The Menopausal Recluse
Courts the Ghosts of Good Will

Terri Brown-Davidson


I stalk all the salesclerks,
don’t think them deranged
but “privileged in eccentricity,”
the wall-eyed man with wispy blond locks
who whispers like Truman Capote,
the nattering grayhair who fumbles with her cane
along cracked and yellowed linoleum.
This is my silent and secret world of Boo Radleys at dusk,
the Nebraska “shunned” who, stuttering,
marble-minded, quivering, shamble about
among stained and blood-splashed sweatshirts, clocks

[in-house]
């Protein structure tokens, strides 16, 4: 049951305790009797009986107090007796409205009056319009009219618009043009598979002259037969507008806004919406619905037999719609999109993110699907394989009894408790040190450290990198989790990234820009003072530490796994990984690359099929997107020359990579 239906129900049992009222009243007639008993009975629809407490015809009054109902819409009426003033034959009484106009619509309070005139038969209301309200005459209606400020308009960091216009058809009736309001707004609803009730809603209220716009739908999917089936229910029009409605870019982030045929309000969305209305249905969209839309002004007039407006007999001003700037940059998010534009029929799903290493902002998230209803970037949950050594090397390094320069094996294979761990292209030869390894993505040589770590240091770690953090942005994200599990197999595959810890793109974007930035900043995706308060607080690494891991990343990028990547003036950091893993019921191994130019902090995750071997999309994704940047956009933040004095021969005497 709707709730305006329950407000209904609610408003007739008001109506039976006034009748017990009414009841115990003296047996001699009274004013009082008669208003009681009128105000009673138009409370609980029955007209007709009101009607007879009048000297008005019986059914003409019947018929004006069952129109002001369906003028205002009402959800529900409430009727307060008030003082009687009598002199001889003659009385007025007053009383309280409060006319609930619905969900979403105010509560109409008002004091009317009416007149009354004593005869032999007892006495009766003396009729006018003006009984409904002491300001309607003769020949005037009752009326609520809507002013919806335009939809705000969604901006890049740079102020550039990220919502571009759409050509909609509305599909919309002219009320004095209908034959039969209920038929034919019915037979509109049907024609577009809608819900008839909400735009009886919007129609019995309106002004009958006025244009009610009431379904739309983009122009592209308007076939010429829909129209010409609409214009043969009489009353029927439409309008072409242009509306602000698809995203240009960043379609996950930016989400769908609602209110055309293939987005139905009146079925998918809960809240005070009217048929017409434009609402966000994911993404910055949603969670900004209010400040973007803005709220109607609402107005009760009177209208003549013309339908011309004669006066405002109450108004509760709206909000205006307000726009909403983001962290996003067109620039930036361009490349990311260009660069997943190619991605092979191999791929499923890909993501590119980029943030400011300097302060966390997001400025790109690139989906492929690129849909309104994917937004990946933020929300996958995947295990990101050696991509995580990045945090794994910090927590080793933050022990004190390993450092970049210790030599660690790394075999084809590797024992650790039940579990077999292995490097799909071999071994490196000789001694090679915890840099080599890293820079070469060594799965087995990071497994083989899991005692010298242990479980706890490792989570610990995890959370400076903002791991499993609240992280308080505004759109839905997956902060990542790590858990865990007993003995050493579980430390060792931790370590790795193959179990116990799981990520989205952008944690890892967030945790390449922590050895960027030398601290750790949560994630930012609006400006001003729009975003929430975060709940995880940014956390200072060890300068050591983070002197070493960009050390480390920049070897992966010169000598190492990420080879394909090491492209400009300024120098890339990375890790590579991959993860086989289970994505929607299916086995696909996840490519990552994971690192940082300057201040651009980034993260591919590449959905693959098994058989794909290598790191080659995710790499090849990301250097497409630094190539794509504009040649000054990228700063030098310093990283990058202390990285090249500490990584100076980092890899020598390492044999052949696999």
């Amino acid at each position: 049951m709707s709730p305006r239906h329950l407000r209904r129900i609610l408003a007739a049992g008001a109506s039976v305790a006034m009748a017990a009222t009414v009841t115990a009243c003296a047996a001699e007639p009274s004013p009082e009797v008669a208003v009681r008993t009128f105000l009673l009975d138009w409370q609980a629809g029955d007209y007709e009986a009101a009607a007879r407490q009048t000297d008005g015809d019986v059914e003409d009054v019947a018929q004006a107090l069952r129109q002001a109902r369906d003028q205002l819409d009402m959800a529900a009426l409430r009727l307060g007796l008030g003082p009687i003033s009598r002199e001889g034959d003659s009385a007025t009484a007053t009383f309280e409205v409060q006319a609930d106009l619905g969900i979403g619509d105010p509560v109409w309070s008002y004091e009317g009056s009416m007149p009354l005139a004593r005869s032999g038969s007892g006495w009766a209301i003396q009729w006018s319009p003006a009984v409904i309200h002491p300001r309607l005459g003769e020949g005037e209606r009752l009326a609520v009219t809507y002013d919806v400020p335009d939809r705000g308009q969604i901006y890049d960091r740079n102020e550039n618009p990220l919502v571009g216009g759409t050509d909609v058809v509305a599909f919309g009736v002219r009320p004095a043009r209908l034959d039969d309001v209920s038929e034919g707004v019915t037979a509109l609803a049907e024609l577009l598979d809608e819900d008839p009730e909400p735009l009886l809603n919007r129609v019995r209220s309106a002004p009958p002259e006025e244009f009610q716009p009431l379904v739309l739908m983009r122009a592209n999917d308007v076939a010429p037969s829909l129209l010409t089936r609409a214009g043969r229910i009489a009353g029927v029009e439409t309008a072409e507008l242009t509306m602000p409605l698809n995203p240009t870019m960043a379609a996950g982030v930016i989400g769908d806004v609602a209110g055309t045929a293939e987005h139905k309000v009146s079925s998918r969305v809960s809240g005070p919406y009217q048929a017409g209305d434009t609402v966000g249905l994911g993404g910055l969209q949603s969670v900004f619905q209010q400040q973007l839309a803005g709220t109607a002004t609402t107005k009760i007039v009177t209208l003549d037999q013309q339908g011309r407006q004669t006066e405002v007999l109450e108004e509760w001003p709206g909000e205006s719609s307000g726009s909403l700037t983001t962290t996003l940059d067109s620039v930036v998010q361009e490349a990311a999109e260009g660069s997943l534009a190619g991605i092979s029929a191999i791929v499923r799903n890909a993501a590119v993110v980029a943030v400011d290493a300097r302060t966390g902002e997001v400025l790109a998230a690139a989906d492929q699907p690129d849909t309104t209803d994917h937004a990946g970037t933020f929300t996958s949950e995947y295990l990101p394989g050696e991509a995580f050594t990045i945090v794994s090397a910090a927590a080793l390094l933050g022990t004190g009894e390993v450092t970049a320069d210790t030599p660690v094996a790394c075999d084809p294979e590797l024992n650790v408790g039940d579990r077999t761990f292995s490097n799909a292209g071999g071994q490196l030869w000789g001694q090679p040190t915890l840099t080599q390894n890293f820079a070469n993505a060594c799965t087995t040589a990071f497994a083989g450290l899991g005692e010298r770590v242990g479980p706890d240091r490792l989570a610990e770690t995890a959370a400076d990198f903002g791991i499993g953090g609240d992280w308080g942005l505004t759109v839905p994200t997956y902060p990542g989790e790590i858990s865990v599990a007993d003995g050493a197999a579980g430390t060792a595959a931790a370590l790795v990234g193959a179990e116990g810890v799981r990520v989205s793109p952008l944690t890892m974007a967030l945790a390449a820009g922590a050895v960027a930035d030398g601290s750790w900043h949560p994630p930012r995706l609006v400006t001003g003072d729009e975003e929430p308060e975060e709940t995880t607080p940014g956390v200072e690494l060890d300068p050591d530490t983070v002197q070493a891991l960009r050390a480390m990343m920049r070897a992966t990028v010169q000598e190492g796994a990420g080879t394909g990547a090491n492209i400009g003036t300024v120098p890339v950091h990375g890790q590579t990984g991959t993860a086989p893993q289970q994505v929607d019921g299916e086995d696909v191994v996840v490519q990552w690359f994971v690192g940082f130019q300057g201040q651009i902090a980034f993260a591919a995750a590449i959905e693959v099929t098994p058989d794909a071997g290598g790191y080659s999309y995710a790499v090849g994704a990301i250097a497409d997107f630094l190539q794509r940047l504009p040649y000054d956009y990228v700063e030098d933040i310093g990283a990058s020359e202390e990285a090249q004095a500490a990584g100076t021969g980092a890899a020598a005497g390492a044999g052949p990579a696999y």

that can’t announce minutes, a broken-toothed Nutcracker
courting an invisible Clara
inside a rubbed-glittering, red-velvet case. It’s not that I celebrate
weirdness. Deformity. It’s that I’ve learned to crave off-kilteredness
as Sanity. Books mend me...words. Even while
I bleed: menopausal witch. A litany of dusklit rituals I intone,
renouncing the normal,
reverberates like Big Ben’s chimes inside a mind
that empties and fills with the blackest midnight tides,
a mind that scarcely seems mine
though it’s the silence I sink inside
until it streams like a river winding through rocks,
coursing through black-green moss
clinging to each thought
until I wax and wane as eloquently as the tide,
a blood-drained childless loner.



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